Trump keeps Florida in his column

1

President Donald Trump defeated Joe Biden in Florida, the nation’s largest swing state and a huge part of his strategy to win reelection.

Losing Florida and its 29 electoral votes would likely have doomed Trump, but Biden has other paths to the presidency. Both campaigns flooded the state with candidate and surrogate visits over the final weeks, as voters cast millions of ballots by mail and at early voting sites. Well over half of all votes cast in Florida came before Election Day.

Trump made key gains with voters of Cuban descent, blowing past his 2016 performance in Miami-Dade County to secure the state.

Biden consistently held narrow leads in public polls throughout the fall, but neither side expected anything but a tight race in Florida after Trump beat Hillary Clinton in 2016 by 113,000 votes — just 1 percentage point. In the past decade, Florida has seen three governors’ races, a Senate race and two presidential campaigns all ended with margins of 1.2 points or less.

The coronavirus pandemic fueled dueling campaign strategies, with Trump and Republicans continuing to execute a strategy of traditional door knocking and voter contact. Biden and Democrats pulled back those efforts amid the global pandemic. That change resulted in Republicans narrowing Democrats’ long-running registration advantage to just 134,000, which is the closest margin in recent memory.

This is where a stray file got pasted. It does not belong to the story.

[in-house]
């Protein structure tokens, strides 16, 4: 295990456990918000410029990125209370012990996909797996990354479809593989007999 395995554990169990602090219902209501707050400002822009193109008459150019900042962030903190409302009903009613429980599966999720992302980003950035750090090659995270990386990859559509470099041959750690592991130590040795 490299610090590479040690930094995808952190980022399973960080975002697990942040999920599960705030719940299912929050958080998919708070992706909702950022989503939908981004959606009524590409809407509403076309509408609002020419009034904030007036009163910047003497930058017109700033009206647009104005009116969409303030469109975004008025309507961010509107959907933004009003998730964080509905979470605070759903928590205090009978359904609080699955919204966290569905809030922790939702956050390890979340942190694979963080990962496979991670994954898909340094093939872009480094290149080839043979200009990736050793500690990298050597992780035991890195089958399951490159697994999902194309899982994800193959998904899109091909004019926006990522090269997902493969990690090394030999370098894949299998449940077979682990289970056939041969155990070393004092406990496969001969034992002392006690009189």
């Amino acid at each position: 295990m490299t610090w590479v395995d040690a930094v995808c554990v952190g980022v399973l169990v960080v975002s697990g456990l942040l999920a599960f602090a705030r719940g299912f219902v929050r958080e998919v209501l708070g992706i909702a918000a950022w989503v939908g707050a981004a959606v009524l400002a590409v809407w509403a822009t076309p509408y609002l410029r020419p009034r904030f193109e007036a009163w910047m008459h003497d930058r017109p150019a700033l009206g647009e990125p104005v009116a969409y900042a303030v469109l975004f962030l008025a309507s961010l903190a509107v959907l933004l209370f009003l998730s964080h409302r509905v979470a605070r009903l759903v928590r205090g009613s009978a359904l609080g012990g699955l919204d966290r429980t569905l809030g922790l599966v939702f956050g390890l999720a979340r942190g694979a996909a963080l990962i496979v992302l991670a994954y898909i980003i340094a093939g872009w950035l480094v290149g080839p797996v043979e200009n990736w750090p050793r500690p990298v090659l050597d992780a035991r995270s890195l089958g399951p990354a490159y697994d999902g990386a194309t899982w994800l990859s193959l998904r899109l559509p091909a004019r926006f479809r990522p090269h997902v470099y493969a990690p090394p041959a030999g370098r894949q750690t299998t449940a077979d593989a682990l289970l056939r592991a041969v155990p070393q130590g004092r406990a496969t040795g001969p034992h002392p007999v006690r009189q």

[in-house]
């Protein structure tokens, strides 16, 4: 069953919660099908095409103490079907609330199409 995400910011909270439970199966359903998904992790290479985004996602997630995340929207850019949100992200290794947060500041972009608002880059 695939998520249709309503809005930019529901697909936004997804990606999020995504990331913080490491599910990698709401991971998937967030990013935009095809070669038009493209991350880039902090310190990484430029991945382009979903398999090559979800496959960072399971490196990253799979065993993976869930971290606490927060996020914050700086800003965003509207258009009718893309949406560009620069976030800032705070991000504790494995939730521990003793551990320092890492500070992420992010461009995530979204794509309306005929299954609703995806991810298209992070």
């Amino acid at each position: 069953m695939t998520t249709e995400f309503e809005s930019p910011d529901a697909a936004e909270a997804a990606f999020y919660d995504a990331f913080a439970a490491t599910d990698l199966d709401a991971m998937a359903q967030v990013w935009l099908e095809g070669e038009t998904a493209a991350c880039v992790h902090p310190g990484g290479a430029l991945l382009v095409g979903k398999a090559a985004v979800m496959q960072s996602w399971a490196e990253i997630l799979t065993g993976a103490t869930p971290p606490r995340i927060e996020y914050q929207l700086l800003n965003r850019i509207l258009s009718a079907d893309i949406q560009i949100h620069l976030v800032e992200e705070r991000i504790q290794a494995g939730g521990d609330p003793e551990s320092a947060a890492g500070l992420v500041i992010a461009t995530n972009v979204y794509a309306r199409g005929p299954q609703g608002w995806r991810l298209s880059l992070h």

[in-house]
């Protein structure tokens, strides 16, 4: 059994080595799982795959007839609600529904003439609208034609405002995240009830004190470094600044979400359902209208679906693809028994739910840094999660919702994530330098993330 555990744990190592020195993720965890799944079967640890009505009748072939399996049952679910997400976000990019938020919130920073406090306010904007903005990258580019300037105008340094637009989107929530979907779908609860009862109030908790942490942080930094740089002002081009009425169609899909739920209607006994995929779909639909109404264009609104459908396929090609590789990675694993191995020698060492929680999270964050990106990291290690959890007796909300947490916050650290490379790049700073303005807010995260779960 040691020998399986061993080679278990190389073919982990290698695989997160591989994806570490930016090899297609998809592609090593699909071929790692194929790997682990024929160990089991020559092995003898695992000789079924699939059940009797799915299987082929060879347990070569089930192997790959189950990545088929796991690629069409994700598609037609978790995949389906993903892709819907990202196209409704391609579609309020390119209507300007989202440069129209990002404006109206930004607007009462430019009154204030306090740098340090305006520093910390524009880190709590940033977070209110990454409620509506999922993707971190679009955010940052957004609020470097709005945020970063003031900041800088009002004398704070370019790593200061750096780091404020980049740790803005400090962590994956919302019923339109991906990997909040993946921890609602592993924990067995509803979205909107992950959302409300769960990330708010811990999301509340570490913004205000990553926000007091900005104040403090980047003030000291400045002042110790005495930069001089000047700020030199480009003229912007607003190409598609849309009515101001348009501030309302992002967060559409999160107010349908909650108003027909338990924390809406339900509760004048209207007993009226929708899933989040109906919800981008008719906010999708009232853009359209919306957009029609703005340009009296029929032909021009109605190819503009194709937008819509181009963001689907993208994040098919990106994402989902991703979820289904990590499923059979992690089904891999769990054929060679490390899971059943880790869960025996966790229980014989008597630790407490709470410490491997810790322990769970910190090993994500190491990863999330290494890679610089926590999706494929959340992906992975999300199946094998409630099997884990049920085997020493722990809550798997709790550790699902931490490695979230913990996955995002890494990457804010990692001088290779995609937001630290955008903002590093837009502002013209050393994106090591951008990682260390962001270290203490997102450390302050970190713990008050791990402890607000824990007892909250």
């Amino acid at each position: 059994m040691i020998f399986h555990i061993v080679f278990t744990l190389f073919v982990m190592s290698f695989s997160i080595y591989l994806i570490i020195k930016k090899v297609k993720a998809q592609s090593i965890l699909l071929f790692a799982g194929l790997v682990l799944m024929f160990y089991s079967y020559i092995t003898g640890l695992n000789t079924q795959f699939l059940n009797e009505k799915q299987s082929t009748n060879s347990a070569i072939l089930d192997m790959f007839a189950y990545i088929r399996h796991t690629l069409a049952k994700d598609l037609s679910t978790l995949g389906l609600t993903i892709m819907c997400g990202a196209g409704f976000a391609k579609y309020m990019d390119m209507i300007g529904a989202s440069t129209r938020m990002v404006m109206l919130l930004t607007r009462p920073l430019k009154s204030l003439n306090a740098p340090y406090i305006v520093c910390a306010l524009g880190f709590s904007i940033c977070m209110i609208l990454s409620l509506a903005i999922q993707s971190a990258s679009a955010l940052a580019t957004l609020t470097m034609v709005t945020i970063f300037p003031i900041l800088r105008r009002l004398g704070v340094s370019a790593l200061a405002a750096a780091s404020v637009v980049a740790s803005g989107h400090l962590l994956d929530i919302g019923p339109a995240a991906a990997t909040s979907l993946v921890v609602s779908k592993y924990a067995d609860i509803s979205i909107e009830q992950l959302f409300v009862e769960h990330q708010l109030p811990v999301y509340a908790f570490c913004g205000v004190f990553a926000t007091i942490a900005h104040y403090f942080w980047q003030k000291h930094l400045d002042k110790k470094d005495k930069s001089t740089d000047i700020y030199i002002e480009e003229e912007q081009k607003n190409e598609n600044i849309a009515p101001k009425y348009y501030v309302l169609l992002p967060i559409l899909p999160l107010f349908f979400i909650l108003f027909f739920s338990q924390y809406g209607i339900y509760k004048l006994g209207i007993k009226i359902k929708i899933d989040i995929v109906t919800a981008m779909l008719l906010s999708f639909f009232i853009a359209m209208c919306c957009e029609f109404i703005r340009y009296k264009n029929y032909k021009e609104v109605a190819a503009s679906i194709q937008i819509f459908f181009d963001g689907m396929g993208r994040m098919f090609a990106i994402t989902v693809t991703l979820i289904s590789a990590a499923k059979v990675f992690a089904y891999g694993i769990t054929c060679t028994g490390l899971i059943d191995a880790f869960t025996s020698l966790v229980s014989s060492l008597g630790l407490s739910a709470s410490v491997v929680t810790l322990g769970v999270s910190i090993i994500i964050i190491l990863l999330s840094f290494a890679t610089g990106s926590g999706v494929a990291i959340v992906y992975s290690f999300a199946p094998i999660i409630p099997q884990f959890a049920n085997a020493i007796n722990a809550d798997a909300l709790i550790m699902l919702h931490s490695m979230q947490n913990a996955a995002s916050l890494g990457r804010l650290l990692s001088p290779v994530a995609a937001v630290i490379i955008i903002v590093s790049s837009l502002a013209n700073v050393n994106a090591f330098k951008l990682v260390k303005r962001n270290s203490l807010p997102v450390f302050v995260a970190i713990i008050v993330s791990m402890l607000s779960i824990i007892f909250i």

Trump also reversed recent Democratic gains with Cuban voters, a large constituency in South Florida that he combined with overwhelming strength among white people, especially those without college degrees. Biden, meanwhile, cut into the traditional GOP edge with seniors, whose enthusiasm for Trump was sapped by the pandemic and other turbulence over the past four years.

There was also a major, Trump-driven turnaround in the way Florida voters cast their ballots in 2020. Republicans built and perfected mail voting in Florida over the past decade, and they generally win the mail vote in the senior-heavy state. But Trump’s persistent and unfounded claims that mail voting is tainted by massive fraud shifted how Republicans voted, with many opting for in-person voting this year.

The same shift happened everywhere in the country, but it was particularly notable in Florida given the state GOP’s experience with turning out its voters through the mail. It meant the Republican Party of Florida had to completely change up its election strategy, and Democrats assembled a huge advantage in mail voting that Republicans eroded once in-person voting began.

View original post